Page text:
Thursday, December 29, 2011

Movie Review: Miracle on 34th Street (1994)

When the original Miracle on 34th Street [1] was made, the movie producers weren't allowed to use the names of Macy's or Gimbels until both companies had seen and approved of the final cut of the film.[2] This time around Macy's refused to be involved in the film and Gimbels had gone out of business. So two fictional stores were invented to take their places: Cole's was invented (similar-sounding to the modern store Kohl's) and Shopper's Express (which I can't help think was modeled after Wal-Mart). They also take the theme of belief in Santa one step further and add a subtext about religious belief.[3]

Early in the film three of the main characters (Dorey, her daughter Susan, and their next-door neighbor, Brian) sit down for Thanksgiving dinner. Bryan asks if he can say a blessing on the food, but he doesn't invoke Deity at all. I'm not sure why they completely desacralized the prayer—doesn't that undermine the message of the film? It soon becomes clear that Bryan is romantically interested in Dorye, but his timing is always off. He asks Dorey on a date right after she chews him out for interfering with her parenting. And when he finally does get his first date with her, he jumps the gun and proposes to her. No wonder she always shuts him down.

My verdict: Perhaps this will get me lynched, but I like this version just as much as the original. There is some excellent casting and acting in this film. I particularly liked the 'drunk Santa' and C. F. Cole (who replaces R. H. Macy), who makes an interesting villain with a surprisingly prosaic mode of speech. I was less impressed with the actress who played Susan in this one, but more impressed with the actor who played Brian (vs. the actor for Fred Gailey in the original). The court argument is no more (nor less) convincing or satisfying that that of the other movie.[4] I like the ending of this one a little better. My favorite part of the movie is the scene with Kris and the deaf girl. My least favorite part is the mother who wants to buy a "Barf Gun"—why did anyone think that was a good concept for a toy?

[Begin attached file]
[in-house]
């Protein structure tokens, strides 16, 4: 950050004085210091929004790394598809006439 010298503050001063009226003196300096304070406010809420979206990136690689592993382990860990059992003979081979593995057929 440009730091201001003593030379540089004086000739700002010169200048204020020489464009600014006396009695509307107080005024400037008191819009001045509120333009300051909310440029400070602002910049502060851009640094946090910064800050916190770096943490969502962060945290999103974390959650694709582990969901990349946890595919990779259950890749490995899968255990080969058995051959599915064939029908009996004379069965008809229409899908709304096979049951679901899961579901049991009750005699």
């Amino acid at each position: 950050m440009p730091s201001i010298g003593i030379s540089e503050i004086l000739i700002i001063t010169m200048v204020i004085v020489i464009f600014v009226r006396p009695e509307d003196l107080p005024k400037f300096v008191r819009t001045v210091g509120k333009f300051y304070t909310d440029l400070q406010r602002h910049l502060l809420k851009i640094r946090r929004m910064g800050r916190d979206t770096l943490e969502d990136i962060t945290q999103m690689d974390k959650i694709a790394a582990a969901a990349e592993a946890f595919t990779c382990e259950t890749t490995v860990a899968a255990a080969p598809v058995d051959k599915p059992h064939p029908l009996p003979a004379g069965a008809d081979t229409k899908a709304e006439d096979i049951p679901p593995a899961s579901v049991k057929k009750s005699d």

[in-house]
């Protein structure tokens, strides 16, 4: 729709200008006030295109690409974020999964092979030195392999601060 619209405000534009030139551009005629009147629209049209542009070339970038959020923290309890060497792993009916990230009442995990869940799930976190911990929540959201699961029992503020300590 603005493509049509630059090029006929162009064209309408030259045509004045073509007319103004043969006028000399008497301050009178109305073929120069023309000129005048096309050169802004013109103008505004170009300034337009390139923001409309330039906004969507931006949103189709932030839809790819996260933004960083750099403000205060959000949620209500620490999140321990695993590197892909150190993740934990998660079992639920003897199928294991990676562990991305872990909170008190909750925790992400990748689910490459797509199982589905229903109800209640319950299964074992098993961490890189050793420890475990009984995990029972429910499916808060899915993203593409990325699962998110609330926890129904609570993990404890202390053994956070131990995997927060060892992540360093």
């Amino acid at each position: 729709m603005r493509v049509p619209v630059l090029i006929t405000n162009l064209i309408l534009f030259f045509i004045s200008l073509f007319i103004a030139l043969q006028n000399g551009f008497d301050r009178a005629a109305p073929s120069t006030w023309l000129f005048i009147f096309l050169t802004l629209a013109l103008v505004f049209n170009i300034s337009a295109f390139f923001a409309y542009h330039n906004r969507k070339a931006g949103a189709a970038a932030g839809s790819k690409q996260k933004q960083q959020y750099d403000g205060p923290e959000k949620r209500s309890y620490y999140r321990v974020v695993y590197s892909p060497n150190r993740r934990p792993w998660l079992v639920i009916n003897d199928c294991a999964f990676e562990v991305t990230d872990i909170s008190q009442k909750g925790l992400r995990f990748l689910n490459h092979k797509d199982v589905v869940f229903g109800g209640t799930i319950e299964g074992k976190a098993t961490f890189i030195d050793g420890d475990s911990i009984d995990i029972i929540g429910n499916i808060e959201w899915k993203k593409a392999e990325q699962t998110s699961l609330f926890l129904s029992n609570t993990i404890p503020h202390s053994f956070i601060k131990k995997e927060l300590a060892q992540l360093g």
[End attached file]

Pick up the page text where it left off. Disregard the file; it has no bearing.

[1] Read my review here.

[2] See (scroll down to Story Notes).

[3] This makes me wonder if Richard Attenborough's involvement is a counterpoint to his brother David's avowed agnosticism (see Attenborough#Religion and creationism).

[4] There are those, however, who would like to see this scene become obsolete. See God We Trust#Controversy.

Image attributions:

Macy's Santa is by Kevin Harber, available at 

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